PETA (People for Extremist Thought and Action) has convinced Nabisco to change the depiction of the cartoon animals on its iconic boxes of “Barnum’s Animal’s” animal crackers. For the past 116 years or so, the boxes showed lions, polar bears, gorillas and elephants, etc., behind the bars of a circus boxcar. PETA had long campaigned against the use of animals in circuses with great success. Circuses themselves are now virtually extinct. So, flush with victory and feeling its oats, PETA wrote a letter to Nabisco’s parent company, Mondelez International, stating: “Given the egregious cruelty inherent in circuses that use animals and the public’s swelling opposition to the exploitation of animals used for entertainment, we urge Nabisco to update its packaging in order to show animals who are free to roam in their natural habitats,” according to the New York Post.
The company acquiesced as quickly as a Senate Republican. Jason Levine, Mondelez’s chief marketing officer for North America, released a statement reading: "When PETA reached out about Barnum’s, we saw this as another great opportunity to continue to keep this brand modern and contemporary.” Translation: “We may have caved to those assholes, but what a great opportunity for virtue-signaling!”
Cue “Born Free.” Elsa would be proud. Joy Adamson, too. Two-dimensional drawings of animals on cardboard boxes have been “freed” at last. Thank God A’mighty!
This is a good first step towards emancipating animal images, but there is so much more to do. What about the Energizer Bunny? Eveready forces him (her? they?) to walk around endlessly, banging on a large drum until such time as he (her? they?) or the sun expires.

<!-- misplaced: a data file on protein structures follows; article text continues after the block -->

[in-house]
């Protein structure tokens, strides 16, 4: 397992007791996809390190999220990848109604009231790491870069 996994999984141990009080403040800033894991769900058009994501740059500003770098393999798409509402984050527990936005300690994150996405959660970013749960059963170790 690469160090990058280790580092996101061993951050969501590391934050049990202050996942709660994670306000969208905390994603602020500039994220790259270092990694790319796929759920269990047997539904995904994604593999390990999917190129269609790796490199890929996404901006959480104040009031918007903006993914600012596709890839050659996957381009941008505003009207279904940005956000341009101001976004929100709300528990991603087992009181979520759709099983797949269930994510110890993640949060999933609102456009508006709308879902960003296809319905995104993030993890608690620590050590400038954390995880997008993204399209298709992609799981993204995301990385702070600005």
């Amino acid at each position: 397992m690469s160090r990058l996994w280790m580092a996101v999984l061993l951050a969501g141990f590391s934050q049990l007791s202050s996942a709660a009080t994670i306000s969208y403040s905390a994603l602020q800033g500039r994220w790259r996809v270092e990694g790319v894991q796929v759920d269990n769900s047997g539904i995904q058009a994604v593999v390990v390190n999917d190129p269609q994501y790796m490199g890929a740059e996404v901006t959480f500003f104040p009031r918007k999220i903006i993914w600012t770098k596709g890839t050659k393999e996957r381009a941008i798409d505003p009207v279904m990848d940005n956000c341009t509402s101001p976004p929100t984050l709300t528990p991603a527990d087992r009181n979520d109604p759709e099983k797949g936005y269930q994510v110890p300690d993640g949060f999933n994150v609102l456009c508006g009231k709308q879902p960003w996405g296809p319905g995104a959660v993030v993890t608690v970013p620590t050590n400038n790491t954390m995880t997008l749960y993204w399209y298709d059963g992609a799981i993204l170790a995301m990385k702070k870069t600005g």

R.J. Reynolds has used a camel to promote its most popular brand of cigarettes for decades. Cigarettes! That’s sick. As if the “ship of the desert” could traverse the planet’s vast nether-regions without water…as long as it had a hefty supply of heaters.
And the list goes on. Ralph Lauren has long utilized a polo horse in its apparel advertisements. One-percenters harnessing a noble beast for a competition almost exclusively engaged in by white men?! Egads!! The Playboy Bunny? #MeToo!
The Geico gecko, LaCoste’s crocodile, Metro Goldwyn Mayer’s lion, Red Bull, Puma, etc., etc. Where does it stop? And what about sports teams? The Chicago Bears, the Detroit Lions, the Philadelphia Eagles, the Wisconsin Badgers. The list goes on and on. The Miami Dolphins stuck a helmet on their poor aquatic mascot’s “head”-- and put the image on its player’s helmets. How degrading!
Surely, we can all agree that we have no right to use the images, depictions or outlines of animals for our own amusement. That is faunal appropriation.
And that is inappropriate.